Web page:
Entrepreneur-Turned-Angel Travis Kalanick to Founders: Get Some Fangs

Thirty-three-year-old Travis Kalanick is part of a growing band in Silicon Valley: the entrepreneur-turned-angel investor. The serial entrepreneur last cofounded the file -sharing service Red Swoosh, which sold to Akamai in 2007 for $18.7 million plus an additional $5 million in incentives.

The company had raised $1.5 million from August Capital, Crosslink Capital, Mark Cuban and Ron Conway, but most of that money came four years into the company — four years that Kalanick didn’t take a salary. “It was tough. It was blood, sweat, and ramen,” he says.

Little wonder that Kalanick, who plans to start another company in the next couple of years, is right now “taking a bit of a breather.” His version of one, anyone. Over the last year, Kalanick has put a million dollars of his own to work in 10 startups, including Blippy, the social network that invites users to share their credit card transactions; FormSpring, a fast-growing social question-and-answer site; and Expensify, a startup bent on simplifying the expense reporting process.

I caught up with Kalanick yesterday to ask a few questions about his working vacation.

I hear that you’re considering investing in the controversial people review site Unvarnished. True? Not true?

I’m in the vetting process. I  really think there would be a lot of value in an accurate reputation service, and I think these guys are doing something really interesting, but I haven’t decided yet. An angel has to find the right team and the right deal as well as to believe that a product will get traction. I’m putting my own money on the table, so I’d like to know the founders. I don’t get involved in these shotgun deals per se.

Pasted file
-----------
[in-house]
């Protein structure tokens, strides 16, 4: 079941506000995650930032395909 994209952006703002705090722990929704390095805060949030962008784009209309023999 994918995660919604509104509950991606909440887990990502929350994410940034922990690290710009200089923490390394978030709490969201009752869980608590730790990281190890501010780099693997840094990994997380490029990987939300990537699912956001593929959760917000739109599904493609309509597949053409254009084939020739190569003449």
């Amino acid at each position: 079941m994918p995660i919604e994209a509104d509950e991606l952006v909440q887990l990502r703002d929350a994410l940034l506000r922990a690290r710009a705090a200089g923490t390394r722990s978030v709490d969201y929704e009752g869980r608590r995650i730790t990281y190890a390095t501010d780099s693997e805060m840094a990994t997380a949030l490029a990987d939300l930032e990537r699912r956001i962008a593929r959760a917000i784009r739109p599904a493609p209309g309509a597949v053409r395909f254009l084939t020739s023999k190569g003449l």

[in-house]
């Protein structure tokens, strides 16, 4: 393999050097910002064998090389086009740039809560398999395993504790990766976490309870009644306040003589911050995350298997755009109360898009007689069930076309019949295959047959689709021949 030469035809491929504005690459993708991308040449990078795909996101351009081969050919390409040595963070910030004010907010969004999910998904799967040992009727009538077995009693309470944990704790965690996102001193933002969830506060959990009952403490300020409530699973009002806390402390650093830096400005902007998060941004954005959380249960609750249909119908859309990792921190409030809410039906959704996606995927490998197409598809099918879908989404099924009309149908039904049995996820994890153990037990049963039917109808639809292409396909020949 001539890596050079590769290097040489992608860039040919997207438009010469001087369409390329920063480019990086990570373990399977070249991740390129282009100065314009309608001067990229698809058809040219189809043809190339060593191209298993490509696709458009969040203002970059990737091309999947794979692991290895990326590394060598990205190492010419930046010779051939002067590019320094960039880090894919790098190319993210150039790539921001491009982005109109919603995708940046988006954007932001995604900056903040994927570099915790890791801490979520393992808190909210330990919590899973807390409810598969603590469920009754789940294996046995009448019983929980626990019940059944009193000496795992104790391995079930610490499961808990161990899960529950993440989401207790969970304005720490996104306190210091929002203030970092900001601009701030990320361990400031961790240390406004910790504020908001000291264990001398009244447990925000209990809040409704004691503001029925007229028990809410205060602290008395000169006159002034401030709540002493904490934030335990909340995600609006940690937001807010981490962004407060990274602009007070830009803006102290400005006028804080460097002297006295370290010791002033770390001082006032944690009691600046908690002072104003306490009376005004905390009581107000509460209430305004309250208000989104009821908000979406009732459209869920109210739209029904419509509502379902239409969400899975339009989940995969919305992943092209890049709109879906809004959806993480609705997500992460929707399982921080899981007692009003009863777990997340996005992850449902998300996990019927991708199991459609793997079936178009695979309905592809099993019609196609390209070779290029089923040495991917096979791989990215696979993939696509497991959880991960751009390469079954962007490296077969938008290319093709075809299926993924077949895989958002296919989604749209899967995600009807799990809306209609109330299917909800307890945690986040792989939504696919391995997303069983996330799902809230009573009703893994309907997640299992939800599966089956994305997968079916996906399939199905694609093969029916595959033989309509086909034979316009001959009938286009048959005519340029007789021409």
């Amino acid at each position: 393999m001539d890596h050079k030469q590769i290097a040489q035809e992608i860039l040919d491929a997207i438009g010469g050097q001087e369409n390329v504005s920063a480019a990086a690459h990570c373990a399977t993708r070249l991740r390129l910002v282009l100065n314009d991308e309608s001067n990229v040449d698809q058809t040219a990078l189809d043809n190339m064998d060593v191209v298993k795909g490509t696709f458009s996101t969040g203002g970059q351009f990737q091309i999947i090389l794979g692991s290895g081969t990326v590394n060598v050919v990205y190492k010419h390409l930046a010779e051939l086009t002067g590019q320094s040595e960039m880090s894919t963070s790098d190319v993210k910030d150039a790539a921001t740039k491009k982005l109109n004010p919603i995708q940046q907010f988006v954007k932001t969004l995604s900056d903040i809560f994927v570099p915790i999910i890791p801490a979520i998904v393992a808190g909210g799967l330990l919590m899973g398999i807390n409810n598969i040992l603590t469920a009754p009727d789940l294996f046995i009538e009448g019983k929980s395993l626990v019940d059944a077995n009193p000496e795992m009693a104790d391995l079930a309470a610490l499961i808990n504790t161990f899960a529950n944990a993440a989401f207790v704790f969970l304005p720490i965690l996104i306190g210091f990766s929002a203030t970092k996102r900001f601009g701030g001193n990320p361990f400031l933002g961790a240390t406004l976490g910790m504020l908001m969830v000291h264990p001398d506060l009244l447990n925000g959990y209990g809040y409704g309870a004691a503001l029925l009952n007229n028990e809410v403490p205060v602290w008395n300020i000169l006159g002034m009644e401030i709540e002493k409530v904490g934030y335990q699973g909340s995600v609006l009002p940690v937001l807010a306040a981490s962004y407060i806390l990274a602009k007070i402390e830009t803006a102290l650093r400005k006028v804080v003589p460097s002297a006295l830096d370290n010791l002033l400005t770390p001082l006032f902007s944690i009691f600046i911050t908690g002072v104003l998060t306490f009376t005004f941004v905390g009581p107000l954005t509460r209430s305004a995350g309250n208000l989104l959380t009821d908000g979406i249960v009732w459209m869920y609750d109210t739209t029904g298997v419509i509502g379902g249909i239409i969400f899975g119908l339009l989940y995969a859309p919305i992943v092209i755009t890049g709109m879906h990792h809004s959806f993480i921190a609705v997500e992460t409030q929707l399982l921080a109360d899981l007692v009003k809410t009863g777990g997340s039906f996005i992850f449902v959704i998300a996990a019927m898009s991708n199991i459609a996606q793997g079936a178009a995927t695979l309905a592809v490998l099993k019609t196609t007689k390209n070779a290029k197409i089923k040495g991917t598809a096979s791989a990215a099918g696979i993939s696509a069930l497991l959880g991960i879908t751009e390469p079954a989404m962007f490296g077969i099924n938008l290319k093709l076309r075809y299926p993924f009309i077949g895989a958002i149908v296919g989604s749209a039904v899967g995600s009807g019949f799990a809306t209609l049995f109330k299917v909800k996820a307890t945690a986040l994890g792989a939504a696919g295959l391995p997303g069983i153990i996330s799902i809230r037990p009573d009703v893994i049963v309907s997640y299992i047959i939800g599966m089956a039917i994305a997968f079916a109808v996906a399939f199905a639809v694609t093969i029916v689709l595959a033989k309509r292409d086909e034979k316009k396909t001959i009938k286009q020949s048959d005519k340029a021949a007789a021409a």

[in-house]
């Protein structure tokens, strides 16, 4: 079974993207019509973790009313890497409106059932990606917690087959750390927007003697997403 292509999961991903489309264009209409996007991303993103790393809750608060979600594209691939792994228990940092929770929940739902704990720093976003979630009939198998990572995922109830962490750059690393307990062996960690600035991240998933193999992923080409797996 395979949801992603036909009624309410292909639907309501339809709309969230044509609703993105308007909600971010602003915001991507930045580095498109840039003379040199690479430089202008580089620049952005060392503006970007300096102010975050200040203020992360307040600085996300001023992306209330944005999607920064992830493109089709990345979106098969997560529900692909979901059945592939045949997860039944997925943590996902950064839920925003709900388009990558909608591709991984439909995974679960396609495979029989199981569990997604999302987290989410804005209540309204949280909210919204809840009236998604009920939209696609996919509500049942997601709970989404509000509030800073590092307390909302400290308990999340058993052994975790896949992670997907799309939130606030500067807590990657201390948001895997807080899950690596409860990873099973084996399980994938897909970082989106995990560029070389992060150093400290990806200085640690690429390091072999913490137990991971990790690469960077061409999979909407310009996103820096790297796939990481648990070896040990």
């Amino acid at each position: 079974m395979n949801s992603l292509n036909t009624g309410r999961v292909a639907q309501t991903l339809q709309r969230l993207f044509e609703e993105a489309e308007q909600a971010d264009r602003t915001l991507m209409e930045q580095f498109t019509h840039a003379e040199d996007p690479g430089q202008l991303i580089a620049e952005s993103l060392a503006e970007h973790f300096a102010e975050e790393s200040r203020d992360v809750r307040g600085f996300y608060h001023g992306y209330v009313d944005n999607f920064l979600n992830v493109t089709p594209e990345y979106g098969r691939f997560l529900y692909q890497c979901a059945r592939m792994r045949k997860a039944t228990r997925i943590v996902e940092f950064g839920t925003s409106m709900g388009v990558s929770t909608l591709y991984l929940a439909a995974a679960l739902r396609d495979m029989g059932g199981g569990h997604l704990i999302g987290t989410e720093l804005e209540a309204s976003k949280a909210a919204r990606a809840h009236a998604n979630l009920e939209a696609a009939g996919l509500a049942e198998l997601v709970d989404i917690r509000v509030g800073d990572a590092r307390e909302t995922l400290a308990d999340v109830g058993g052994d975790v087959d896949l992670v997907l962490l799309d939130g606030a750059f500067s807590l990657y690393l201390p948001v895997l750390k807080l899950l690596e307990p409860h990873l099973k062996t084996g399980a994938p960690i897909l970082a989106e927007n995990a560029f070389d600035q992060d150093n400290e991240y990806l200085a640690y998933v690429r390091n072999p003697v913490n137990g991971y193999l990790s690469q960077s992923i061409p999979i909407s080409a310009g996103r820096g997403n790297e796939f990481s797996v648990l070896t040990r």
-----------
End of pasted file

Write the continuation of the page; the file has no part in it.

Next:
I do think we’re moving into a world where you’re going to get an accurate picture of someone, and if you don’t like something about your reputation but it’s kind of true, you’re kind of out of luck.

At what point do you typically get involved with a startup?

At the creation phase. I partner with the founders to get their company off the ground; I’m an advisor but also someone who can get all hands on deck and do the nitty gritty stuff. When a company is an intense period I might spend anywhere from five up to 20 hours a week with them.

A lot of smart people out there doing what you’re doing are looking for institutional money or else starting to pool their capital. Are you thinking about either of those paths?

Pooling my capital with that of other people? Yes, I‘d do that. There’s definitely a specific opportunity for a certain size fund right now. Then you say: how much money do I have to put on the table, and does it need to be supplemented?

And what percent of your net worth are you willing to put to work in startups?

I’m not sure I’ll give that number up. But every smart investor should figure out how much of their own wealth they want to put in. I’ve put in a million bucks over the last 12 months. That’s the rate that I’m going at.

Is your focus mainly on the consumer Web?

Some are consumer Web deals. Another, CrowdFlower, is an enterprise software and services company that lets businesses tap into an ephemeral labor pool to do a variety of things, like data clean-up. I’ve also backed a healthcare IT startup called Kareo that’s helping physicians get paid by insurance companies.

I don’t go by space, I want to work with founders who I would co-found a company with.